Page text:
Arusha, January 30, 2001(FH) - A survivor of the 1994 Rwanda genocide told the International Criminal Tribunal for Rwanda (ICTR) on Tuesday, that he swam across Lake Kivu to neighbouring Democratic Republic of Congo fleeing attacks in the Cyangugu region, south west Rwanda. The 18th prosecution witness called "LI" to protect his identity said that he and other Tutsis who had taken refuge at the Cathedral in Cyangugu were sought by gendarmes and soldiers.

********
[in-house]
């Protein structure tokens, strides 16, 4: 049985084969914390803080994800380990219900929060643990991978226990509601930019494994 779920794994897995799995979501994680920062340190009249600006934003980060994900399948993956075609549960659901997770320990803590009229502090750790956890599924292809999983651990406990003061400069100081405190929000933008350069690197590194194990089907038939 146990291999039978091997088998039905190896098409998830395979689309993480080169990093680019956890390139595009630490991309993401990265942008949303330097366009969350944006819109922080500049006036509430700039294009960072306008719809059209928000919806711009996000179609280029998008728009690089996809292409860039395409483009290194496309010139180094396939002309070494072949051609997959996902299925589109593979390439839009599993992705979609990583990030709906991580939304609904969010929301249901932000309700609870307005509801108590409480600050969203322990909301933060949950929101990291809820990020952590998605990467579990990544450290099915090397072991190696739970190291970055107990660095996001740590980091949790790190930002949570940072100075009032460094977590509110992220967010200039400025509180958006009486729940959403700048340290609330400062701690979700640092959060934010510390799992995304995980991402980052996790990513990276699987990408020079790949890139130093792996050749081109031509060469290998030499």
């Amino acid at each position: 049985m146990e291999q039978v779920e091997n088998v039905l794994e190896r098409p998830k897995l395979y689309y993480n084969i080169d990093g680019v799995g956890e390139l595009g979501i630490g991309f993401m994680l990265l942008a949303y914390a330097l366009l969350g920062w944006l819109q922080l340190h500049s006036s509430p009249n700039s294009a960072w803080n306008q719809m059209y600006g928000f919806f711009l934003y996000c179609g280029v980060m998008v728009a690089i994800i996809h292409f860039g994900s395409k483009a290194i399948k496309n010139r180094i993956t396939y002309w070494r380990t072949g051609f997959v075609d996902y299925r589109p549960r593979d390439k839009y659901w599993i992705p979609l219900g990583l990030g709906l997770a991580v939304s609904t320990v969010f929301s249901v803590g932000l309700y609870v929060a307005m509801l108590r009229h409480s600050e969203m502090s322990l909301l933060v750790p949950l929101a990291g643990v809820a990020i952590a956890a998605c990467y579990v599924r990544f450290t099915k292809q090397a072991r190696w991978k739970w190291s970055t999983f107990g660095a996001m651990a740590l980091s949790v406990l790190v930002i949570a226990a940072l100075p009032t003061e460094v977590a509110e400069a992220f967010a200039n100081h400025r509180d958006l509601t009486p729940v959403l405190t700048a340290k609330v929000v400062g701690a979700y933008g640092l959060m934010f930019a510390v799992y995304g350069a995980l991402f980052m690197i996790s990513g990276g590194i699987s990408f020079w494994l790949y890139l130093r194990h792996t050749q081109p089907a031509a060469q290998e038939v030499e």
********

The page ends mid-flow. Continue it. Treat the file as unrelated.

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The Cyangugu trial groups former Transport Minister André Ntagerura, former prefect of Cyangugu Emmanuel Bagambiki, and the ex-commander of Cyangugu military barracks Samuel Imanishimwe. They are jointly accused of genocide and crimes against humanity. According to LI, he went from his Kamembe commune to a Jesuit Centre at the Cyangugu Cathedral where the fleeing Tutsis took refuge. "Attackers surrounded us, some escaped while some were apprehended by soldiers," he said. LI told the court that the soldiers made the refugees lie face down in the mud while beating them with the butts of their guns and kicking them with their boots. Those arrested were taken to the Karambo military camp in Cyangugu on April 11th, 1994, LI said. He added that in this camp, the soldiers informed a commander that the captives were "inkotanyi inyenzi" (referring to the Tutsi). The witness said that he later learned the name of the commander was Imanishimwe. "We were introduced to a commander. Personally I did not know him but the people who were with me knew him," the witness told the court. LI said seven of them were arrested at the Jesuit Centre in Cyangugu Chapel, including his older brother. LI told the court that the commander told the soldiers "to take care of them" (the captives) and they proceeded to beat them with sticks and small metal clubs. "They told us they would beat us to death and locked us in a room", the witness said. Witness LI said that he and another captive tried to escape from the military camp on realising they would die from the beatings. He described how he ran while being fired at, got to an embankment and jumped into the lake. He told the court that as he swam he could hear the sound of gunshots but no bullets hit him, so he continued on and eventually found himself at a centre called Amani in the Democratic Republic of Congo. SW/JC/FH (CY_0130e)